We know that all investors are not the same and this is very true in the startup ecosystem. I have had the experience of dealing with a lot of co-investors - institutions, as well as individuals, and family offices. Let me focus on individual investors this time. If I have to categorise individual investors into buckets, I would primarily put them into two: Angels & MoneyBags. Angel investors are the ones who play the role of an angel in the life of an entrepreneur. They step in when the startup is in need of help. Angels typically end up spending a considerable amount of time with startups they back. As a startup, there are lots of areas in which one needs external help. Angel investors co-exist with entrepreneurs and play the role of friend, philosopher and guide. They work with the founding team across areas and help with anything that requires attention from time to time as I highlighted above.
The primary belief of Angels is that they will make handsome returns on their investment if the business scales up to its intrinsic potential, and of course, the faster the better. Their objectives are totally aligned with the entrepreneur and founding teams. There does exist an area of difference between the investor and entrepreneur and that is the time horizon. An entrepreneur usually looks at his business as a lifelong commitment or at the least is much more long term than any financial investor would be. The business he is setting up is truly a ‘going concern’. This is an area that the entrepreneurs and the Angel investors have to manage and tread carefully to ensure there are no discords and that they remain focused on the long term goal of the business.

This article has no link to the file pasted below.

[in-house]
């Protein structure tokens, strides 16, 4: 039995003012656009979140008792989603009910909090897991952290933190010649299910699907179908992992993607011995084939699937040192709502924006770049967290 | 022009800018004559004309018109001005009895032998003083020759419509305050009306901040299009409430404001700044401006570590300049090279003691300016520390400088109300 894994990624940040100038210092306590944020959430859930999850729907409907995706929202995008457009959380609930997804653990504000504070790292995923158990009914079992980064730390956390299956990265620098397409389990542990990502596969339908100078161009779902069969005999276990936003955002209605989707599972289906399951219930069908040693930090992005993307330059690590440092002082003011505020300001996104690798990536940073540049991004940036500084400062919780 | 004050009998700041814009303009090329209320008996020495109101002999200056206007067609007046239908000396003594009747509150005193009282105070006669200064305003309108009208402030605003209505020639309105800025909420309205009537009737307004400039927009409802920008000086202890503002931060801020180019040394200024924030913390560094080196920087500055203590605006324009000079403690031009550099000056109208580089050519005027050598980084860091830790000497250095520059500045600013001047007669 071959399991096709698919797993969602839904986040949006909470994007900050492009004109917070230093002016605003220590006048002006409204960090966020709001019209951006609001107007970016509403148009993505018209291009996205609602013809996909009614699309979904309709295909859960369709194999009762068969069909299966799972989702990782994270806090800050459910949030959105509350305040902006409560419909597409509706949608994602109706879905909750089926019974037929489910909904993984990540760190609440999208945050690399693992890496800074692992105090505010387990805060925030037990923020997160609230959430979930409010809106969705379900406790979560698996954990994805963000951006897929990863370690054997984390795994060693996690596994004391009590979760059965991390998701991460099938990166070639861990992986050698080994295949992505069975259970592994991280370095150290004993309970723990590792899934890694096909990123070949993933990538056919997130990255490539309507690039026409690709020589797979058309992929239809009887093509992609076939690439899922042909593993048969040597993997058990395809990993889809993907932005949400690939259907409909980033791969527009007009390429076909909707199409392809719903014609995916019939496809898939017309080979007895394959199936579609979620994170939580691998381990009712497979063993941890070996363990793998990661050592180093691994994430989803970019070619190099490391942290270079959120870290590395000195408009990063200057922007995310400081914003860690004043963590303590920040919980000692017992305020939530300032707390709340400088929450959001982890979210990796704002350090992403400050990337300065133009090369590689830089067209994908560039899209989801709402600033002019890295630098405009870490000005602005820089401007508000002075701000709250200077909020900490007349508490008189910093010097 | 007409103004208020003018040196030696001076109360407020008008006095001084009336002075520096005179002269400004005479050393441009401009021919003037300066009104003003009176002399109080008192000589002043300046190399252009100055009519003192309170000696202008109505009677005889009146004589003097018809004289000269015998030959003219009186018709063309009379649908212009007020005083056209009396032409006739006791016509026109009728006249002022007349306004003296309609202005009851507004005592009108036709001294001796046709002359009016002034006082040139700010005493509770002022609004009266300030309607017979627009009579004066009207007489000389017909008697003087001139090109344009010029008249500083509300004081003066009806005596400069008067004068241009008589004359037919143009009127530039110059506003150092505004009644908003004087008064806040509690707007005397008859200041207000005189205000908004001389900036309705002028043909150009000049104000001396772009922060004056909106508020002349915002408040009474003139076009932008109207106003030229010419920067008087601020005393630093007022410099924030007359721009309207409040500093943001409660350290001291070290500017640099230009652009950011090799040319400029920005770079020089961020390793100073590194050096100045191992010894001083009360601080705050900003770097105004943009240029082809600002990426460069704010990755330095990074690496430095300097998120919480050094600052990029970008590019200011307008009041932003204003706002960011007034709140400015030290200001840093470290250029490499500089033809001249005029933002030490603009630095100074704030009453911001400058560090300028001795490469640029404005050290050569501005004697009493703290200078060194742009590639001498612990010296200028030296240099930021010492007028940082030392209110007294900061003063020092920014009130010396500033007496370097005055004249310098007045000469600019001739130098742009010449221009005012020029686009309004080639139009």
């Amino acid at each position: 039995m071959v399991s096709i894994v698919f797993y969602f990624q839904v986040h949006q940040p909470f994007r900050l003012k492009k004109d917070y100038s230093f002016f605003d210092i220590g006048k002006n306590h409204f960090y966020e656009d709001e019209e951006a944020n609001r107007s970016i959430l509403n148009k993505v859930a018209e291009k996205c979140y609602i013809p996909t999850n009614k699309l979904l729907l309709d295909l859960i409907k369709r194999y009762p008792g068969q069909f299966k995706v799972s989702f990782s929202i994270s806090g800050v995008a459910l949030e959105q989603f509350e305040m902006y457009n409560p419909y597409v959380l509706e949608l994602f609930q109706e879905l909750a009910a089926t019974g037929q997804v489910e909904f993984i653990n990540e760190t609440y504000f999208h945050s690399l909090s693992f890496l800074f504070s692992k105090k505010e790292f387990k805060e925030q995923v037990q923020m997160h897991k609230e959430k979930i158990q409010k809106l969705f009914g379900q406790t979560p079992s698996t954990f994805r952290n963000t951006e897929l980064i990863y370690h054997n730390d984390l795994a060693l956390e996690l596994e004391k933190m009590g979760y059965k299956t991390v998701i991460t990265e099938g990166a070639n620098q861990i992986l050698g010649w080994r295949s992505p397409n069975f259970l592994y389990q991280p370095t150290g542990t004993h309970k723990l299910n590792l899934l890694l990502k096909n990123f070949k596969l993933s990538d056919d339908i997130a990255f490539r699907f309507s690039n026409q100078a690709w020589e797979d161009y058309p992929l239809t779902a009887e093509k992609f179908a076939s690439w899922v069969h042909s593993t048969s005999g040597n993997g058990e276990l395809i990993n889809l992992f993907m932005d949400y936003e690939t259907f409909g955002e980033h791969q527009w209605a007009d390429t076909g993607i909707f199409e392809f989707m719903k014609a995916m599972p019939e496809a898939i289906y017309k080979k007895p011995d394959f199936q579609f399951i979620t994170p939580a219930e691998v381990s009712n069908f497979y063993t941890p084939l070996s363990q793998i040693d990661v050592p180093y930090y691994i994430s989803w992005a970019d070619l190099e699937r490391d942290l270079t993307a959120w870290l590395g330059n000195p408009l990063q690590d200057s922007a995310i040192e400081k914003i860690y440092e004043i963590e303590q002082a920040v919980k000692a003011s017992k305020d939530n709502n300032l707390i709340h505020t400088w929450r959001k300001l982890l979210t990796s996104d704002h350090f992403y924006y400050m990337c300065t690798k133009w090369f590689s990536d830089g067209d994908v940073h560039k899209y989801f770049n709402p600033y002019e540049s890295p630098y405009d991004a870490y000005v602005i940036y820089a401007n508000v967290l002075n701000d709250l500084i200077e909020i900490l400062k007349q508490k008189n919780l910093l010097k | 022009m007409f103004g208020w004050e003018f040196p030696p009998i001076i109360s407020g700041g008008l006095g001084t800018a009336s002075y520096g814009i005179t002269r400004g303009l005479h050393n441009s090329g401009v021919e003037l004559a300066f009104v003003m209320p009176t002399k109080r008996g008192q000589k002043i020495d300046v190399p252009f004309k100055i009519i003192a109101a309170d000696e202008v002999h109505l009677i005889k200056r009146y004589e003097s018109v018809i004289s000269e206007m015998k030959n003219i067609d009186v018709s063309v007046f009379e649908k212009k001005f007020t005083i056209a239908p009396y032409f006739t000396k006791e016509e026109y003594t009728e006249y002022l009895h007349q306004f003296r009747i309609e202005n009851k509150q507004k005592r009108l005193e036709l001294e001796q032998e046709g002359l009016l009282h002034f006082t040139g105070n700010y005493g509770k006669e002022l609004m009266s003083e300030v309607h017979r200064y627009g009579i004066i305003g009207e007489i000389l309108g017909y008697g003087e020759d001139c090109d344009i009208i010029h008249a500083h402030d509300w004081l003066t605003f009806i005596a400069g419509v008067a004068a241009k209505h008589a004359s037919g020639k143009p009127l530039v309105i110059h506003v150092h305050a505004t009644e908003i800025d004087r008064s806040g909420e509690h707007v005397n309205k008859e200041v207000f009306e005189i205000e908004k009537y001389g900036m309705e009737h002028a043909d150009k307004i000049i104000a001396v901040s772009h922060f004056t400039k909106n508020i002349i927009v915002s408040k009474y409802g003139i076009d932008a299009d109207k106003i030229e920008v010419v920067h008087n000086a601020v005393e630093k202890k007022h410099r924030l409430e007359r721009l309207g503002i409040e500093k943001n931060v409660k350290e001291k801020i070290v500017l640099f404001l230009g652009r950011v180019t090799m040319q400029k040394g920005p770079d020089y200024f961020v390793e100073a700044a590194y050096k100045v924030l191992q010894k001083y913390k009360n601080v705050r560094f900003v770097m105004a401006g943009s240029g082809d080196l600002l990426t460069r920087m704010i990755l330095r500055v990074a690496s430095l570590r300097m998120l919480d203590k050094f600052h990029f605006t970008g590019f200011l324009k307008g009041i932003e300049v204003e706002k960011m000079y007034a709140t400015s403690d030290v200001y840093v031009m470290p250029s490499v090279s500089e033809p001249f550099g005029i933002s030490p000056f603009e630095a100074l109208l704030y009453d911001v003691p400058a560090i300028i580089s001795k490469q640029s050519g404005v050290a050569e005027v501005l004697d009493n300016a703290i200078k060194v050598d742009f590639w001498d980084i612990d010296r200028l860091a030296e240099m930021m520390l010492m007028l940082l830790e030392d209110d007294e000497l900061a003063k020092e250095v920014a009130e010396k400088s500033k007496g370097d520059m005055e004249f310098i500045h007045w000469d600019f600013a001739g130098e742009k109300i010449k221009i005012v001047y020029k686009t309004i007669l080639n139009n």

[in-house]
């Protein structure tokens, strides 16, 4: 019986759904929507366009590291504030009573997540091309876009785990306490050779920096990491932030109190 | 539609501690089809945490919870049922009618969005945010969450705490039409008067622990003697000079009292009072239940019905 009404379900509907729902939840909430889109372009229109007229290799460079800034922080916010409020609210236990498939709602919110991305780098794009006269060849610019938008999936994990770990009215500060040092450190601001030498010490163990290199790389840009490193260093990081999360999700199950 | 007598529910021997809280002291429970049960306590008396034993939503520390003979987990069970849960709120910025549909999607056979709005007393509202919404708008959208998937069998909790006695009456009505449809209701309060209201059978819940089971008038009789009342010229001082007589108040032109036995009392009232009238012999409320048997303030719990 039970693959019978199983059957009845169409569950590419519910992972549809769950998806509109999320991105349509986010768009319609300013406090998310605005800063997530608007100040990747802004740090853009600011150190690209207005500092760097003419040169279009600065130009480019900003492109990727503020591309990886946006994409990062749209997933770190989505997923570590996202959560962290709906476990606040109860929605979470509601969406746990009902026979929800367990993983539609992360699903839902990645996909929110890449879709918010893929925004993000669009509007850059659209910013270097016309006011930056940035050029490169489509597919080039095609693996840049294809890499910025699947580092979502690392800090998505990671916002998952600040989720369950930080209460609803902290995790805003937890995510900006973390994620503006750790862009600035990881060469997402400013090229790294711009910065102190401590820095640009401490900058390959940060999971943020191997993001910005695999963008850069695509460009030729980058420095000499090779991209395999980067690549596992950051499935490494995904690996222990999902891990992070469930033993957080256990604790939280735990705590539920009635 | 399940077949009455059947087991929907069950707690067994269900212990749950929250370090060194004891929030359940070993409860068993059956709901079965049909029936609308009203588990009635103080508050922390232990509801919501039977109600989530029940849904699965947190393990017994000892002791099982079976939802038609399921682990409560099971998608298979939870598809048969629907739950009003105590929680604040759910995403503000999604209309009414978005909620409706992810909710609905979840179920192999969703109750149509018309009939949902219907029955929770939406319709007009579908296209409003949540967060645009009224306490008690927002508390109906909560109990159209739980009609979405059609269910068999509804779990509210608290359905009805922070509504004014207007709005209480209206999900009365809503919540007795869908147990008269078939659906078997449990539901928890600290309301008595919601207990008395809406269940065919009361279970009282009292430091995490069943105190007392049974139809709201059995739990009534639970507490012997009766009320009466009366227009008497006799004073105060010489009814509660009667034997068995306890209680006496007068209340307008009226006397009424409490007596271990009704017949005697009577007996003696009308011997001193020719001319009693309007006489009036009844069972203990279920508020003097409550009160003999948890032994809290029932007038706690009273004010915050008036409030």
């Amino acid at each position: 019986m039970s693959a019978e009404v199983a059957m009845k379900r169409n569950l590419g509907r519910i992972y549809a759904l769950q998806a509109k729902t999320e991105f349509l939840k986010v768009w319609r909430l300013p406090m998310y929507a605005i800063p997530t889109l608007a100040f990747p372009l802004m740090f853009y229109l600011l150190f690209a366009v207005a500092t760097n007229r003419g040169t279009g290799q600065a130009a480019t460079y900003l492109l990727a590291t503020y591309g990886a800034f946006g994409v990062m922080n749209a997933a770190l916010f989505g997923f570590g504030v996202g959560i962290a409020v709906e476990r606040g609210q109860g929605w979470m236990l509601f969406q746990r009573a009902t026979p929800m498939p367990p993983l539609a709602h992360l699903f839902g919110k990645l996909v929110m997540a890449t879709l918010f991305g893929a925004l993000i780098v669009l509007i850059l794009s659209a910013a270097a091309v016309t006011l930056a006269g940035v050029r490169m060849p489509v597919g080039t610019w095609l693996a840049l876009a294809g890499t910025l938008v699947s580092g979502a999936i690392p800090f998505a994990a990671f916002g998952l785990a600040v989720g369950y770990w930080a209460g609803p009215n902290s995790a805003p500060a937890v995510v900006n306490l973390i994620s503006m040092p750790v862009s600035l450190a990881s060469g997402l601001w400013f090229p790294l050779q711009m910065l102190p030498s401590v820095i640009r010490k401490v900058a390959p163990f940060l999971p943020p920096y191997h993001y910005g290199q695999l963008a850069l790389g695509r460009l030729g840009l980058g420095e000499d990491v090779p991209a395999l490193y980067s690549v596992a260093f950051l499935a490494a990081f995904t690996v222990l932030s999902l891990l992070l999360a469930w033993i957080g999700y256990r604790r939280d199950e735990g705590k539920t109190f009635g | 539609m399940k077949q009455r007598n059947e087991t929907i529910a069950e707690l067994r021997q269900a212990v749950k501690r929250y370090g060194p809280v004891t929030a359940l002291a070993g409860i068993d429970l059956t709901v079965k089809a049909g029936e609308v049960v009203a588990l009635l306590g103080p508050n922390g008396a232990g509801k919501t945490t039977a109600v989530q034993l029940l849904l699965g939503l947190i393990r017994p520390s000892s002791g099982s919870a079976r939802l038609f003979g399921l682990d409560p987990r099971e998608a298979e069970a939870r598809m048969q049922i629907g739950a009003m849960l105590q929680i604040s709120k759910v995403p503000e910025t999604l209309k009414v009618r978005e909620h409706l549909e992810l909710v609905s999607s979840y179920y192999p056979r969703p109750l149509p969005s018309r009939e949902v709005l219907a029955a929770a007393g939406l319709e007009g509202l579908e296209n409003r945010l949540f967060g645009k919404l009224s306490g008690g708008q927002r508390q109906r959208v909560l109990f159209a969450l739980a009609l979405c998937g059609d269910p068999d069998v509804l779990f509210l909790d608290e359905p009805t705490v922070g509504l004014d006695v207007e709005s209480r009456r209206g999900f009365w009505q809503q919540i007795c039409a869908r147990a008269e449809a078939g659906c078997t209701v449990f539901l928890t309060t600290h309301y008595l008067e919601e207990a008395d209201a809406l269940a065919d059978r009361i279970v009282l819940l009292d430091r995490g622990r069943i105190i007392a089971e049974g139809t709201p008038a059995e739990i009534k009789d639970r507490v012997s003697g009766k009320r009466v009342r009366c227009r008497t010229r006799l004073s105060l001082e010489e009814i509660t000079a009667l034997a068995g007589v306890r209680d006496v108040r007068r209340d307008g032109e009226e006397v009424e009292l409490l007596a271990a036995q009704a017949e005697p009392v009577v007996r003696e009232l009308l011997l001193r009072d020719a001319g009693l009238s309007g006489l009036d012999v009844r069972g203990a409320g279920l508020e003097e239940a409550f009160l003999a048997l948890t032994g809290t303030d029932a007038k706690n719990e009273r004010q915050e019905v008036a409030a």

MoneyBags, on the other hand, are folks with a lot of money. Money, as we know, is the elixir of life for a startup. Moneybags can bring in much required capital to build out a business. This is where the similarity with Angel investors ends. The conversations between MoneyBags and entrepreneurs is about financial performance and valuation enhancing steps. MoneyBags spend minimal time with the firms they invest in, if any. The typical curve of time spent with startups is depicted below:
The quality of MoneyBag capital is very different from that brought in by Angel investors. Before 2010, angels usually diluted 25% of the founders’ equity. This gradually came down to 20% around 2015. MoneyBag capital is typically impatient and seeks exit at some super high return in a very short time frame. This has been possible in some cases but the entire investment thesis of MoneyBags is around finding such investment avenues. While this is surely not a sustainable way to invest, it is the root of discord which can brew up between the startup and the investor. Intermediaries including angel networks, investment bankers, consultants and the like who are out there helping startups get funding at the best possible terms need to sensitise founders about this thorny issue. Matching up a startup with the wrong kind of investor can have disastrous consequences for all parties involved. An entrepreneur seeking capital for short term survival with no interest in drawing upon the value add that investors can provide will be as disappointed if he gets an Angel investor to provide capital. The heartburn for the Angel investor will be as bad if not worse. Another entrepreneur who raises capital expecting inputs from investors but gets aboard MoneyBags who have little more to offer than capital will also face similar disastrous consequences
It is not whether Angels are better than MoneyBags or vice-versa. It is just that we need to be cognizant of the differences between these investors. This will enable all of us to focus on the most important task at hand, that of building a viable, sustainable and robust business in the real world.